Employers are increasingly using prepaid debit cards to pay employees’ wages and overtime. While they can be an effective and lawful means for reducing administrative costs, forcing workers to incur transaction fees can dilute their take home pay, resulting in compensation that’s less than minimum wage.
Debit cards are no doubt an immediate and convenient method for employers to disburse payroll, and to some degree, employees should applaud the effort. When workers shoulder the cost of those cards, unjustly enriching their employers, they become the inadvertent victims of wage theft.
Fees assessed from the use of payroll debit cards can vary in size and description:
- Account transfer fees
- ATM cash withdrawal fees
- ATM declined transaction fees
- Check and statement mailing fees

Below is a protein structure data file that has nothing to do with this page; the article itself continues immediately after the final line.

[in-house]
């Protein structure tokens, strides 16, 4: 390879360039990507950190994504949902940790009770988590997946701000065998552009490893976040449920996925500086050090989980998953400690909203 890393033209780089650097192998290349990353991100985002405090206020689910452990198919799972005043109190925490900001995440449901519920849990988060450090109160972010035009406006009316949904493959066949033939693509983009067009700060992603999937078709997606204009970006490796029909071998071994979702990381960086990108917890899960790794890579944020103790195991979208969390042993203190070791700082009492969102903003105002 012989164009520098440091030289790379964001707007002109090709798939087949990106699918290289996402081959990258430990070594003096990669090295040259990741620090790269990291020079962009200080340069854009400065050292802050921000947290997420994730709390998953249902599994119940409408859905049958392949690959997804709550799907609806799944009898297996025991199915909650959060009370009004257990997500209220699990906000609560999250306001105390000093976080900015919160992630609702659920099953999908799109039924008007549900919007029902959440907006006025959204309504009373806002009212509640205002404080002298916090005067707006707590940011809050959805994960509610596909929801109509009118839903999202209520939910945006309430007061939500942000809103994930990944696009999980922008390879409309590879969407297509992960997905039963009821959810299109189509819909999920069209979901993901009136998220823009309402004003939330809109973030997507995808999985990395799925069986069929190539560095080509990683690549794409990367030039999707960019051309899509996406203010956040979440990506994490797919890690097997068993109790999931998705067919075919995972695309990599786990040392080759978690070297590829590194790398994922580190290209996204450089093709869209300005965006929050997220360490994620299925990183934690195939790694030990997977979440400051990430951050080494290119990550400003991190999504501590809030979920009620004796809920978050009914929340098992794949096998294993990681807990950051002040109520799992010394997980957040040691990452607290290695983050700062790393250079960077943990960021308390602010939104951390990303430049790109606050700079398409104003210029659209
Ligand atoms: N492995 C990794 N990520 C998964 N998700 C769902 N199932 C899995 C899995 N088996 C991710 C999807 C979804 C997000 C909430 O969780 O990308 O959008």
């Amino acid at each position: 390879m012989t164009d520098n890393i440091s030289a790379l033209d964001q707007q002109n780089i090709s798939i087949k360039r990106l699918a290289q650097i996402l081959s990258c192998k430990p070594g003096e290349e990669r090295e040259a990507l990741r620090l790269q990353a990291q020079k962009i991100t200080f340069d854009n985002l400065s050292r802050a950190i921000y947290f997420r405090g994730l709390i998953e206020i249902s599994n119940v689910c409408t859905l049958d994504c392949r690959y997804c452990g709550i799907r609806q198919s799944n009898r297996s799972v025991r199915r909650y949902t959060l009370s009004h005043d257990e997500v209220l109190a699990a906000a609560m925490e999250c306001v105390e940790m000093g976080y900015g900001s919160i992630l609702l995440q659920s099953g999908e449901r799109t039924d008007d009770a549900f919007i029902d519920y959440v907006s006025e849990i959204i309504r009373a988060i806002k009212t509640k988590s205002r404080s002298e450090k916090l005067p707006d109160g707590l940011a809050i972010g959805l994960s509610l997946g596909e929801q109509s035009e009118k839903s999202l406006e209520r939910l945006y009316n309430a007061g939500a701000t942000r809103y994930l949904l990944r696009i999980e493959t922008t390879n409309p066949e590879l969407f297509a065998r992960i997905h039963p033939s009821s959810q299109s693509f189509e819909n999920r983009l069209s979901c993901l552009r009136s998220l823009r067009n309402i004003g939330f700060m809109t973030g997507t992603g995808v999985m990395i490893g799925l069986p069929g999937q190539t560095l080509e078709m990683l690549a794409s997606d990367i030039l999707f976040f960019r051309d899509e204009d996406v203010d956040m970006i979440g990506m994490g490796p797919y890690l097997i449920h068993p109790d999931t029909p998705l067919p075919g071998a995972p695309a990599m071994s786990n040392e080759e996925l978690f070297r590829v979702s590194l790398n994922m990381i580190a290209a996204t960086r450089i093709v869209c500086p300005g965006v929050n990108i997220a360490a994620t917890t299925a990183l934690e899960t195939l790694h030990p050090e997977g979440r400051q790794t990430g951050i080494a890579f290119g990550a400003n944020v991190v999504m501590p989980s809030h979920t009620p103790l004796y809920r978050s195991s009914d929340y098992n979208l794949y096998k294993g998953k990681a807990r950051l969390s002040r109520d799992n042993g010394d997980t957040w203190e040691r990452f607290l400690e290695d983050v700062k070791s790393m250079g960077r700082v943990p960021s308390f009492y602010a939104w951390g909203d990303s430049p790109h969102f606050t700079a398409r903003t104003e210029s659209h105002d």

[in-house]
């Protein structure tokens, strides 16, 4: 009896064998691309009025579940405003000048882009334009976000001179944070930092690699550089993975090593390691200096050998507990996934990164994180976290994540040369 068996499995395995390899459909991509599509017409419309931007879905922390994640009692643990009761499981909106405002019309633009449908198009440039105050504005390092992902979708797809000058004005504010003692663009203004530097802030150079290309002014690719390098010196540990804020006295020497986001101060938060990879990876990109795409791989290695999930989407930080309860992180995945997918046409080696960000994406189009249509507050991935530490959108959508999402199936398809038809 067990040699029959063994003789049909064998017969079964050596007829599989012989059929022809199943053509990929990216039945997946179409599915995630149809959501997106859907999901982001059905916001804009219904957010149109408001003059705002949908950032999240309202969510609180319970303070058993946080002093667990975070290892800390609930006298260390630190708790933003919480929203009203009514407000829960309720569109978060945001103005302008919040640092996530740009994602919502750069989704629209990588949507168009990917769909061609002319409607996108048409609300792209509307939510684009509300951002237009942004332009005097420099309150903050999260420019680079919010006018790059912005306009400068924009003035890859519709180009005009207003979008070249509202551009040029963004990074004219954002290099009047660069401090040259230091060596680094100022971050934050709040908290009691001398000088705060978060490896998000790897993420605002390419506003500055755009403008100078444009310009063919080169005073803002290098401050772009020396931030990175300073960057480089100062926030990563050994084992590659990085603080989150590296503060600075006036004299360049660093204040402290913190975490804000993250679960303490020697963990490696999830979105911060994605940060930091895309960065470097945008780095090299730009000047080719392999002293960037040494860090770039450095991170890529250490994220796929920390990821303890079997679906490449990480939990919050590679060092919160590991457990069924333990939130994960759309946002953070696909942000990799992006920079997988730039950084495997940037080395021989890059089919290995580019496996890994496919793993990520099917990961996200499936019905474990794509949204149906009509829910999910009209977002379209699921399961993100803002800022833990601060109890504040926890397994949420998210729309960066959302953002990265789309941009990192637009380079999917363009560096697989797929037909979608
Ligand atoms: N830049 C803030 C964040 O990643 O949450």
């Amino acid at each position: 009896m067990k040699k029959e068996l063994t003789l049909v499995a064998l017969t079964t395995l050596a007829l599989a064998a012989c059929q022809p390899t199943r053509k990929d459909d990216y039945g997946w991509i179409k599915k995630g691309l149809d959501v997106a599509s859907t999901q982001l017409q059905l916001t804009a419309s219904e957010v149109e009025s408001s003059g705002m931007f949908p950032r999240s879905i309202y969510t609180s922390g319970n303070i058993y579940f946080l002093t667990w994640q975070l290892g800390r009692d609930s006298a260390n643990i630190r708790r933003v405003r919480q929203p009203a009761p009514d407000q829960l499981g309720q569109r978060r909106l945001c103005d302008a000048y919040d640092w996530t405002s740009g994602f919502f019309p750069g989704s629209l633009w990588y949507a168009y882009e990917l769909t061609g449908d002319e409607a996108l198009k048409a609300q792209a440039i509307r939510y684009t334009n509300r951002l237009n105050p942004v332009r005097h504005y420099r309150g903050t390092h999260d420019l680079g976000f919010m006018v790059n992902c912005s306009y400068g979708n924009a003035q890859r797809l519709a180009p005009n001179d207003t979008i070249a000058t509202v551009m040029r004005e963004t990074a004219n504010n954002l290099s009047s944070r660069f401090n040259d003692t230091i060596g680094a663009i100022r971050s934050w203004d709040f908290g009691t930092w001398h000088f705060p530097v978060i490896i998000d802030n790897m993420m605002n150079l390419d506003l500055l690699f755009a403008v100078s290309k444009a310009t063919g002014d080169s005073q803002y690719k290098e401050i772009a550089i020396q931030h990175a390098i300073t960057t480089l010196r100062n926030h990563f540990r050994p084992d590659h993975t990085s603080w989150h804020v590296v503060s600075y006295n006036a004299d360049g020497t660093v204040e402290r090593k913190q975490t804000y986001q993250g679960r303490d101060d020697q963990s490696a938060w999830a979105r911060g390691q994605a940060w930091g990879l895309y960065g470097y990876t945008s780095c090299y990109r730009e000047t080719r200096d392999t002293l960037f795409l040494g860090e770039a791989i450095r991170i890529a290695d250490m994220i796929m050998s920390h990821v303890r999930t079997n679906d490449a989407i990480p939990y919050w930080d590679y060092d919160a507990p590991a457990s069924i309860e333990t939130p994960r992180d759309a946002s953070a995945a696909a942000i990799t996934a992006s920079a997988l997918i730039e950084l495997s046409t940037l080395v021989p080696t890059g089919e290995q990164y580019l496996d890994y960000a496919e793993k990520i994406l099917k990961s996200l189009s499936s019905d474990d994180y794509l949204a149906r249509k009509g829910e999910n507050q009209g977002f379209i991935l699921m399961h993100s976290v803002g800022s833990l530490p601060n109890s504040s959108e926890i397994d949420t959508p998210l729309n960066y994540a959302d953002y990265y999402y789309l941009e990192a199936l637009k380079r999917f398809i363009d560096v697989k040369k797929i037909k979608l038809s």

- Fees for non-monetary ATM transactions
- Inactivity fees
- Lost or stolen card fees
- Monthly maintenance fees
- Stop payment fees
Regardless of the amount, however, these fees can reduce an employee’s wages below the guaranteed minimum wage.
This is particularly troubling for low-wage workers that don’t have bank accounts. The federal Fair Labor Standards Act and state wage and overtime laws do not dictate the methods or systems by which employers pay their workers, but the FLSA prohibits any payment method that doesn’t pay employees wages in a “free and clear” way.
Payroll debit cards offer a more flexible and convenient alternative to paper paychecks, but excessive transaction fees associated with the cards, as well as unused dollars left on a card, penalize the employee while providing an economic benefit to the employer.